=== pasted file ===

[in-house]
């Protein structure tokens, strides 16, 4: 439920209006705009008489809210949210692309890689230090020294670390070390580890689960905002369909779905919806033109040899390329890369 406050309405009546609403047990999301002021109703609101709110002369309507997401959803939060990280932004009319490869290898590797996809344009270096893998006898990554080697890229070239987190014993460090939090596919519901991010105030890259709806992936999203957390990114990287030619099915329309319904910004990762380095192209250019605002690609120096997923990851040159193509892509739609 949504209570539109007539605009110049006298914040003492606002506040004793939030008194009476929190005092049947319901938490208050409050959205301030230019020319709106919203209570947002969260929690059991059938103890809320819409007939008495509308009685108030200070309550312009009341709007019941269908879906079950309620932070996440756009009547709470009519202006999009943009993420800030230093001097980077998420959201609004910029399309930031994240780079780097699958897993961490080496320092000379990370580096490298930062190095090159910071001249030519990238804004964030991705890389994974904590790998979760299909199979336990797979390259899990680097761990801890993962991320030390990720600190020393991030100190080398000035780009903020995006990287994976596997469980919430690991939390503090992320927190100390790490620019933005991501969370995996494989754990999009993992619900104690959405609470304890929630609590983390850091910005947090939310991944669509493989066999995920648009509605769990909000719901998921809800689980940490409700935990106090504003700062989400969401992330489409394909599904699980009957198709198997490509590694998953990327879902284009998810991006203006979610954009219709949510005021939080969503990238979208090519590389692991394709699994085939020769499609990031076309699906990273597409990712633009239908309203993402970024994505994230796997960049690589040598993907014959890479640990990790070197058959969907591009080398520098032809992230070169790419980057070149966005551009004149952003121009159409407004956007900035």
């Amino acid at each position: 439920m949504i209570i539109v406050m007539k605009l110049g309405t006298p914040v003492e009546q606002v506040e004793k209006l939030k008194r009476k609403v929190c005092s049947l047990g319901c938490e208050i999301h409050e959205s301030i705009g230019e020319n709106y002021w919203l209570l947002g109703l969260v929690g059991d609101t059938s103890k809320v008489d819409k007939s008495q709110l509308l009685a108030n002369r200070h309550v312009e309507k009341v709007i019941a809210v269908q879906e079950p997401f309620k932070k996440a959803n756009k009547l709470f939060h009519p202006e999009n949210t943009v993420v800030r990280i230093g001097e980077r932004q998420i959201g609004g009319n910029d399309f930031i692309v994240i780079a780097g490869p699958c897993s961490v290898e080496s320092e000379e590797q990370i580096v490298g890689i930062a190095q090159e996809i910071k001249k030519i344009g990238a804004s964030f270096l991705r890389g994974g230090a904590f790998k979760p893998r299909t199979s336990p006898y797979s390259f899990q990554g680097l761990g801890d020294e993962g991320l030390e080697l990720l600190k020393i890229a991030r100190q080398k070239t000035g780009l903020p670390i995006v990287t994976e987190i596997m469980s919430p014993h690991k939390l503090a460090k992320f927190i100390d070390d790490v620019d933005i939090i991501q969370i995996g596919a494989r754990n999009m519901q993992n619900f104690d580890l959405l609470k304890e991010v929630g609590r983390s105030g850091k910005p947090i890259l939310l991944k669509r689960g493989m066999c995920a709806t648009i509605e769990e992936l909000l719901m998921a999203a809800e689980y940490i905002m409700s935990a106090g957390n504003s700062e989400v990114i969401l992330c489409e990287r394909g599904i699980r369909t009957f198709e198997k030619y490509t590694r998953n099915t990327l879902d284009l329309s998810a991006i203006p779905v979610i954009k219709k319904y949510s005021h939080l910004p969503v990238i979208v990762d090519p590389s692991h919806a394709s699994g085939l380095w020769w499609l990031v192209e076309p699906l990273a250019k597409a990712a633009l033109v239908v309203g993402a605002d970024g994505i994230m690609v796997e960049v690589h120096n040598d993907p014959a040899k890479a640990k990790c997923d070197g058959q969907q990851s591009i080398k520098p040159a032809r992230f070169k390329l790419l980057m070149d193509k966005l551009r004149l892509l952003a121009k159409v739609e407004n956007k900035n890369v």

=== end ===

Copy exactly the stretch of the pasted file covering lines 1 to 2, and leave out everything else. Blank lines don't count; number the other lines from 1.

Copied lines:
[in-house]
């Protein structure tokens, strides 16, 4: 439920209006705009008489809210949210692309890689230090020294670390070390580890689960905002369909779905919806033109040899390329890369 406050309405009546609403047990999301002021109703609101709110002369309507997401959803939060990280932004009319490869290898590797996809344009270096893998006898990554080697890229070239987190014993460090939090596919519901991010105030890259709806992936999203957390990114990287030619099915329309319904910004990762380095192209250019605002690609120096997923990851040159193509892509739609 949504209570539109007539605009110049006298914040003492606002506040004793939030008194009476929190005092049947319901938490208050409050959205301030230019020319709106919203209570947002969260929690059991059938103890809320819409007939008495509308009685108030200070309550312009009341709007019941269908879906079950309620932070996440756009009547709470009519202006999009943009993420800030230093001097980077998420959201609004910029399309930031994240780079780097699958897993961490080496320092000379990370580096490298930062190095090159910071001249030519990238804004964030991705890389994974904590790998979760299909199979336990797979390259899990680097761990801890993962991320030390990720600190020393991030100190080398000035780009903020995006990287994976596997469980919430690991939390503090992320927190100390790490620019933005991501969370995996494989754990999009993992619900104690959405609470304890929630609590983390850091910005947090939310991944669509493989066999995920648009509605769990909000719901998921809800689980940490409700935990106090504003700062989400969401992330489409394909599904699980009957198709198997490509590694998953990327879902284009998810991006203006979610954009219709949510005021939080969503990238979208090519590389692991394709699994085939020769499609990031076309699906990273597409990712633009239908309203993402970024994505994230796997960049690589040598993907014959890479640990990790070197058959969907591009080398520098032809992230070169790419980057070149966005551009004149952003121009159409407004956007900035």